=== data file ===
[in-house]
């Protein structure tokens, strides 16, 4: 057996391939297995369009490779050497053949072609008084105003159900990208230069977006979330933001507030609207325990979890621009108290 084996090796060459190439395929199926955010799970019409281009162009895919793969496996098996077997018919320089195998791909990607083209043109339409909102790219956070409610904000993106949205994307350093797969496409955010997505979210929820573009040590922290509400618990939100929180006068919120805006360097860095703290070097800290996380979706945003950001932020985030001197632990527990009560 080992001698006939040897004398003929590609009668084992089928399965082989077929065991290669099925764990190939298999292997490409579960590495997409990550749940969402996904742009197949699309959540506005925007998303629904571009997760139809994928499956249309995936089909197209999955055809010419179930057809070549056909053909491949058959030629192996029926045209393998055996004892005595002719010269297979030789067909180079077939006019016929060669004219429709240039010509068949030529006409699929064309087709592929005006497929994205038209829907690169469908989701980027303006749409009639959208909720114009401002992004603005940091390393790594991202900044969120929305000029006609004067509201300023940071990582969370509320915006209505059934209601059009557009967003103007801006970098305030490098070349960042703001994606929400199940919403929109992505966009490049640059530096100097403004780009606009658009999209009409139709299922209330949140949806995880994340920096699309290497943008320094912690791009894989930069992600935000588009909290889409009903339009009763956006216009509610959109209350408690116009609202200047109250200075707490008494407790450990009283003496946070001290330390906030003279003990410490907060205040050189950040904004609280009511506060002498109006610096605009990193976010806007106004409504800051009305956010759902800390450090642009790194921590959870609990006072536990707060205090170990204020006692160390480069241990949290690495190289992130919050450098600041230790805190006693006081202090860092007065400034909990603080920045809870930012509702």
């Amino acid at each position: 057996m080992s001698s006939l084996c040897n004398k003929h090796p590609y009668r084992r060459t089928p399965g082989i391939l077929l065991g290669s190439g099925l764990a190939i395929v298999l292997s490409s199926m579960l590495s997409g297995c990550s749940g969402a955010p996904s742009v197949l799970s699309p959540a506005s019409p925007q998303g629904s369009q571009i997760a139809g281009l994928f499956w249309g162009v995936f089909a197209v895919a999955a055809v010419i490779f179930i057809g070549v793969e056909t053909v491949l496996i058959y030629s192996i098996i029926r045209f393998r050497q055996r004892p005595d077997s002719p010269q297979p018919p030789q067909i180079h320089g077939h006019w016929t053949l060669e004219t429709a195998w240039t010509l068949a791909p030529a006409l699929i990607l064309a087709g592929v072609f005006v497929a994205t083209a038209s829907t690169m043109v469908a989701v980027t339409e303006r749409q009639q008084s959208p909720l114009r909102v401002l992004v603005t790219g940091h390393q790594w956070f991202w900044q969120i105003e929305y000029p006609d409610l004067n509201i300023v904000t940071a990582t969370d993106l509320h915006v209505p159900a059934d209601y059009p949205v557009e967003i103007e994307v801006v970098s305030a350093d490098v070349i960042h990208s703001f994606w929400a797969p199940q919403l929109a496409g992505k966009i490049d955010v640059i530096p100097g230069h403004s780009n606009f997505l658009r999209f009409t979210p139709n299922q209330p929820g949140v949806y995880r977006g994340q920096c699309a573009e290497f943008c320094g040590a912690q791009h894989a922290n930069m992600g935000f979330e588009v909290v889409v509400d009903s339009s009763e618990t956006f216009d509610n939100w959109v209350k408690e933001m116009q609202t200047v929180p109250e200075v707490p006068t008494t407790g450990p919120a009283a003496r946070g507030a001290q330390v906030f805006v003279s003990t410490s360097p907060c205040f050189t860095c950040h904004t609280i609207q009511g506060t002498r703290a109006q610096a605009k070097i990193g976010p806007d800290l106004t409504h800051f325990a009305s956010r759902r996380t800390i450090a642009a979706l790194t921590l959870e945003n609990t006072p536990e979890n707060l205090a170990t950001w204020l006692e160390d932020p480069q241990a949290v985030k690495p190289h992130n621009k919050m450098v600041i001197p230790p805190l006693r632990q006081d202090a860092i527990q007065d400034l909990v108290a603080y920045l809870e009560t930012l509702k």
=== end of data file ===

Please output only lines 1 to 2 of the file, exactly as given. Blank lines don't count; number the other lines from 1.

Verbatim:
[in-house]
């Protein structure tokens, strides 16, 4: 057996391939297995369009490779050497053949072609008084105003159900990208230069977006979330933001507030609207325990979890621009108290 084996090796060459190439395929199926955010799970019409281009162009895919793969496996098996077997018919320089195998791909990607083209043109339409909102790219956070409610904000993106949205994307350093797969496409955010997505979210929820573009040590922290509400618990939100929180006068919120805006360097860095703290070097800290996380979706945003950001932020985030001197632990527990009560 080992001698006939040897004398003929590609009668084992089928399965082989077929065991290669099925764990190939298999292997490409579960590495997409990550749940969402996904742009197949699309959540506005925007998303629904571009997760139809994928499956249309995936089909197209999955055809010419179930057809070549056909053909491949058959030629192996029926045209393998055996004892005595002719010269297979030789067909180079077939006019016929060669004219429709240039010509068949030529006409699929064309087709592929005006497929994205038209829907690169469908989701980027303006749409009639959208909720114009401002992004603005940091390393790594991202900044969120929305000029006609004067509201300023940071990582969370509320915006209505059934209601059009557009967003103007801006970098305030490098070349960042703001994606929400199940919403929109992505966009490049640059530096100097403004780009606009658009999209009409139709299922209330949140949806995880994340920096699309290497943008320094912690791009894989930069992600935000588009909290889409009903339009009763956006216009509610959109209350408690116009609202200047109250200075707490008494407790450990009283003496946070001290330390906030003279003990410490907060205040050189950040904004609280009511506060002498109006610096605009990193976010806007106004409504800051009305956010759902800390450090642009790194921590959870609990006072536990707060205090170990204020006692160390480069241990949290690495190289992130919050450098600041230790805190006693006081202090860092007065400034909990603080920045809870930012509702």